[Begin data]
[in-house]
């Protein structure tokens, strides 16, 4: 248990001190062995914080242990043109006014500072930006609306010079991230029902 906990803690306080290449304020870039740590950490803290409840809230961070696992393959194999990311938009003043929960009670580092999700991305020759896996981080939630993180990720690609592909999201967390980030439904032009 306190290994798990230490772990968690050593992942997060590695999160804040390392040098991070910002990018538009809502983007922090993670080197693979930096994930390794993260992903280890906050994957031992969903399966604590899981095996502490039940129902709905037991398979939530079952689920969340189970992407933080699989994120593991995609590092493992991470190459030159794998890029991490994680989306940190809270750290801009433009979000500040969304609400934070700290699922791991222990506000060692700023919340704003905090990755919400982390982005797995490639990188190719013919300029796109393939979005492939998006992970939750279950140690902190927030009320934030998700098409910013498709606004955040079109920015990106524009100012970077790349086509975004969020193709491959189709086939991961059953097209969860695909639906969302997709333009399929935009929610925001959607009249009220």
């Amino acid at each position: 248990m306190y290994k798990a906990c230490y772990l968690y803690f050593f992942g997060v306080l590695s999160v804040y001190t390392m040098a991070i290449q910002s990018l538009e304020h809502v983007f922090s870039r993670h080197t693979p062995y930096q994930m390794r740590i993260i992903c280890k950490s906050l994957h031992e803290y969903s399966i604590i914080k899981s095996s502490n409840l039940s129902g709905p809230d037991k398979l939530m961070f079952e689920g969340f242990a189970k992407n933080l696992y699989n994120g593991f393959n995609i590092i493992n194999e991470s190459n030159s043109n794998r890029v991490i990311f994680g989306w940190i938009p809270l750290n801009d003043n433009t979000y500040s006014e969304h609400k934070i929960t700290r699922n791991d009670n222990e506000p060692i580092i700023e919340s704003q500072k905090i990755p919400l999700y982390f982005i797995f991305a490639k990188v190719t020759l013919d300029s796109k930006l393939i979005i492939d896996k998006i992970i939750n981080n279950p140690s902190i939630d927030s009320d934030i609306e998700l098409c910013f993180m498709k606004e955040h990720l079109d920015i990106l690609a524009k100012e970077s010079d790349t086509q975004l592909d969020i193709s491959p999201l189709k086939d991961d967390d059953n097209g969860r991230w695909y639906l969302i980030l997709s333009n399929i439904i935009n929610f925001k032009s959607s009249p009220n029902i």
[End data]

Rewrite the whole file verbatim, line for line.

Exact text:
[in-house]
């Protein structure tokens, strides 16, 4: 248990001190062995914080242990043109006014500072930006609306010079991230029902 906990803690306080290449304020870039740590950490803290409840809230961070696992393959194999990311938009003043929960009670580092999700991305020759896996981080939630993180990720690609592909999201967390980030439904032009 306190290994798990230490772990968690050593992942997060590695999160804040390392040098991070910002990018538009809502983007922090993670080197693979930096994930390794993260992903280890906050994957031992969903399966604590899981095996502490039940129902709905037991398979939530079952689920969340189970992407933080699989994120593991995609590092493992991470190459030159794998890029991490994680989306940190809270750290801009433009979000500040969304609400934070700290699922791991222990506000060692700023919340704003905090990755919400982390982005797995490639990188190719013919300029796109393939979005492939998006992970939750279950140690902190927030009320934030998700098409910013498709606004955040079109920015990106524009100012970077790349086509975004969020193709491959189709086939991961059953097209969860695909639906969302997709333009399929935009929610925001959607009249009220």
């Amino acid at each position: 248990m306190y290994k798990a906990c230490y772990l968690y803690f050593f992942g997060v306080l590695s999160v804040y001190t390392m040098a991070i290449q910002s990018l538009e304020h809502v983007f922090s870039r993670h080197t693979p062995y930096q994930m390794r740590i993260i992903c280890k950490s906050l994957h031992e803290y969903s399966i604590i914080k899981s095996s502490n409840l039940s129902g709905p809230d037991k398979l939530m961070f079952e689920g969340f242990a189970k992407n933080l696992y699989n994120g593991f393959n995609i590092i493992n194999e991470s190459n030159s043109n794998r890029v991490i990311f994680g989306w940190i938009p809270l750290n801009d003043n433009t979000y500040s006014e969304h609400k934070i929960t700290r699922n791991d009670n222990e506000p060692i580092i700023e919340s704003q500072k905090i990755p919400l999700y982390f982005i797995f991305a490639k990188v190719t020759l013919d300029s796109k930006l393939i979005i492939d896996k998006i992970i939750n981080n279950p140690s902190i939630d927030s009320d934030i609306e998700l098409c910013f993180m498709k606004e955040h990720l079109d920015i990106l690609a524009k100012e970077s010079d790349t086509q975004l592909d969020i193709s491959p999201l189709k086939d991961d967390d059953n097209g969860r991230w695909y639906l969302i980030l997709s333009n399929i439904i935009n929610f925001k032009s959607s009249p009220n029902i």